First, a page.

“Even the most fuel-efficient coal-fired power plants emit more than about 15 times the amount of CO2 […] compared to renewable energy systems and more than twice the amount of efficient gas-fired plants,” reads the document, which goes on to state that only coal plants fitted with carbon capture and storage could be considered “low carbon.”
However, once seen as a promising technology, the implementation of CCS has run into several issues, not least of which is the high costs of implementation. On the bright side, the climatologists write that coal energy is far easier to replace with alternatives than liquid fuels and many renewable energies—including onshore wind, biomass, hydropower, and geothermal—have become cost-competitive with fossil fuels.
To this end, Figueres also recommended that coal companies begin employing their vast financial resources beyond coal and start investing in renewable energies.
“By diversifying beyond coal, you reduce the risk of stranded assets and make yourselves ready to reap the rewards of a green economy,” she said.
She noted that these demands didn’t just stem from the scientific community and the UN, but increasingly global society.
Massive coal mine near Hailar in China. Photo by: Herry Lawford/Creative Commons 2.0.
“Students, faith-based organizations and citizens are asking their investment managers to divest from coal and other fossil fuels,” she said. “Cities choked by air pollution are limiting the burning of coal. Development banks have stopped funding unabated coal. Commercial financial institutions are analyzing the implications of unburnable carbon for their investment strategies. Pricing of [greenhouse gas] emissions is on the rise, evidenced by trading markets coming online around the globe. And, international policy is moving us toward a global low-emission economy.”
Given this, she said the global coal industry must “honestly assess the financial risks of business as usual.”
Coal currently represents around 41 percent of global energy production and, if trends continue, is expected to overtake oil as the world’s biggest energy source. However, possible signs of decline have begun to crop up. In the U.S. coal plants are closing against a glut of natural gas, new regulations, and renewable energy installations. The World Bank, the European Investment Bank, the U.S., and most Scandinavian countries have cut off new funding for coal plants abroad expect in rare circumstances. Perhaps, most importantly, China—which consumes almost half the world’s coal produced—has said its coal consumption will peak in 2015 and has begun announcing a slew of new environmental programs and regulations to deal not only with their carbon emissions, but record air pollution.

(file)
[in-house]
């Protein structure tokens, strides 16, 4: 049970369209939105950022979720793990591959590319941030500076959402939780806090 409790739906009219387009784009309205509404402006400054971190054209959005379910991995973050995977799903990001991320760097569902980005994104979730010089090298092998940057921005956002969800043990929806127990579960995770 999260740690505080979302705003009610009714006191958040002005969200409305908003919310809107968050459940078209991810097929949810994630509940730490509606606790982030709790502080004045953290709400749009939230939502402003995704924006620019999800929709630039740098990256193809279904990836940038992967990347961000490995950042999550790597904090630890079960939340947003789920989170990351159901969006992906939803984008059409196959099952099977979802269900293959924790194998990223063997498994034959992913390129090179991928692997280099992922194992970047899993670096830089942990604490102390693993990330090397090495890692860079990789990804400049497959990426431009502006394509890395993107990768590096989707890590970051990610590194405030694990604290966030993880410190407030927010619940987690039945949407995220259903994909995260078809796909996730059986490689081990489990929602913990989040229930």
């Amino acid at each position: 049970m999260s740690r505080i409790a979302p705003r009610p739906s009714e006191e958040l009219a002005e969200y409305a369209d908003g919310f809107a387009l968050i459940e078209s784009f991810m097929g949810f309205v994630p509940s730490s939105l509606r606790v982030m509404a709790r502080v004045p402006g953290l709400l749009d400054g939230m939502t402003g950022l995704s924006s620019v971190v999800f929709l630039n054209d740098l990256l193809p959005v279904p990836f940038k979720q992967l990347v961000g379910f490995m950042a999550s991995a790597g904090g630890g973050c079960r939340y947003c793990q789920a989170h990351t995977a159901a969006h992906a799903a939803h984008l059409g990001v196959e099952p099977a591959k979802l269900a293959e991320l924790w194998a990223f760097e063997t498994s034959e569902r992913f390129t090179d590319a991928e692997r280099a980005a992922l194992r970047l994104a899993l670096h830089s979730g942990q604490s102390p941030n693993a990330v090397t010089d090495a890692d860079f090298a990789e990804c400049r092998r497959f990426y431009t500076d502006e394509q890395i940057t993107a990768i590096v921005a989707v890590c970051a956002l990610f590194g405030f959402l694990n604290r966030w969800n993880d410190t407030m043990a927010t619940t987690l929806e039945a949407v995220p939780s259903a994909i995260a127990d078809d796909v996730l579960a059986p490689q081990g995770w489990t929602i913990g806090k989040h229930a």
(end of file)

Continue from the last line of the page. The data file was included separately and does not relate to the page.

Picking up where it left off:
Meanwhile, new coal plants are coming up against a more educated and alarmed citizenry. For example, plans to build a coal plant in Bangladesh’s Sundarbans—the world’s largest mangrove forest—led to a five day march that attracted some 20,000 people. In Malaysian Borneo, a protracted civilian campaign led to the cancellation of a coal plant that would have sat on a beach between one the island’s last primary rainforests and healthy coral reefs.
“I urge every coal company to honestly assess the financial risks of business as usual; anticipate increasing regulation, growing finance restrictions and diminishing public acceptance; and leverage technology to reduce emissions across the entire coal value chain,” Figueres said.
She called on the coal industry to take “steps that look past next quarter’s bottom line and see next generation’s bottom line,” adding, “For it will be your children and my children, our grandchildren and their grandchildren who will look back at today and judge our collective commitment to them.”
The chart shows the cost of coal in Australia, one of the world largest producers and consumers of coal. As coal and other fossil fuel prices are rising, renewable costs are decreasing. In some conditions, renewable energies are actually cheaper than fossil fuels.